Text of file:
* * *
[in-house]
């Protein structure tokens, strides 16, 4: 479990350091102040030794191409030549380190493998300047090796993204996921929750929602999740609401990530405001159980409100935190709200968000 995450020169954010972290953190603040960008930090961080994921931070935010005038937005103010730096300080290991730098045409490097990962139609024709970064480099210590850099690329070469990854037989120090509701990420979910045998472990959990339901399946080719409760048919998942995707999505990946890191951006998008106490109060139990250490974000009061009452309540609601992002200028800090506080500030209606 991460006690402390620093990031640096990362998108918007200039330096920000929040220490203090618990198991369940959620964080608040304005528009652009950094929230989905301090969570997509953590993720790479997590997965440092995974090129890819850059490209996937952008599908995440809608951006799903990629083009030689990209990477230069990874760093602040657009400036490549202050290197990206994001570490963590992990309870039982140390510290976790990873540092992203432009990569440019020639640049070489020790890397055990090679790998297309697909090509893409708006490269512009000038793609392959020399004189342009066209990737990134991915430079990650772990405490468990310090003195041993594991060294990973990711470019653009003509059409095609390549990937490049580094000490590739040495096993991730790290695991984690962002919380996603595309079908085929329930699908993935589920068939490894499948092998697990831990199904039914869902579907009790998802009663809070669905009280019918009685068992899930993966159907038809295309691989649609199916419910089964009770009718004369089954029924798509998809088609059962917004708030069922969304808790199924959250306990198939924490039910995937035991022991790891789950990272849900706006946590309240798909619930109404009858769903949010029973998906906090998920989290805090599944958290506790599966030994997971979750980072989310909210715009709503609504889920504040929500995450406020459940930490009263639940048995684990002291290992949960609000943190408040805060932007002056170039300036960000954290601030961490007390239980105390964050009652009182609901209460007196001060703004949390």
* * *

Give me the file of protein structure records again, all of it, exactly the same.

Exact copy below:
[in-house]
């Protein structure tokens, strides 16, 4: 479990350091102040030794191409030549380190493998300047090796993204996921929750929602999740609401990530405001159980409100935190709200968000 995450020169954010972290953190603040960008930090961080994921931070935010005038937005103010730096300080290991730098045409490097990962139609024709970064480099210590850099690329070469990854037989120090509701990420979910045998472990959990339901399946080719409760048919998942995707999505990946890191951006998008106490109060139990250490974000009061009452309540609601992002200028800090506080500030209606 991460006690402390620093990031640096990362998108918007200039330096920000929040220490203090618990198991369940959620964080608040304005528009652009950094929230989905301090969570997509953590993720790479997590997965440092995974090129890819850059490209996937952008599908995440809608951006799903990629083009030689990209990477230069990874760093602040657009400036490549202050290197990206994001570490963590992990309870039982140390510290976790990873540092992203432009990569440019020639640049070489020790890397055990090679790998297309697909090509893409708006490269512009000038793609392959020399004189342009066209990737990134991915430079990650772990405490468990310090003195041993594991060294990973990711470019653009003509059409095609390549990937490049580094000490590739040495096993991730790290695991984690962002919380996603595309079908085929329930699908993935589920068939490894499948092998697990831990199904039914869902579907009790998802009663809070669905009280019918009685068992899930993966159907038809295309691989649609199916419910089964009770009718004369089954029924798509998809088609059962917004708030069922969304808790199924959250306990198939924490039910995937035991022991790891789950990272849900706006946590309240798909619930109404009858769903949010029973998906906090998920989290805090599944958290506790599966030994997971979750980072989310909210715009709503609504889920504040929500995450406020459940930490009263639940048995684990002291290992949960609000943190408040805060932007002056170039300036960000954290601030961490007390239980105390964050009652009182609901209460007196001060703004949390």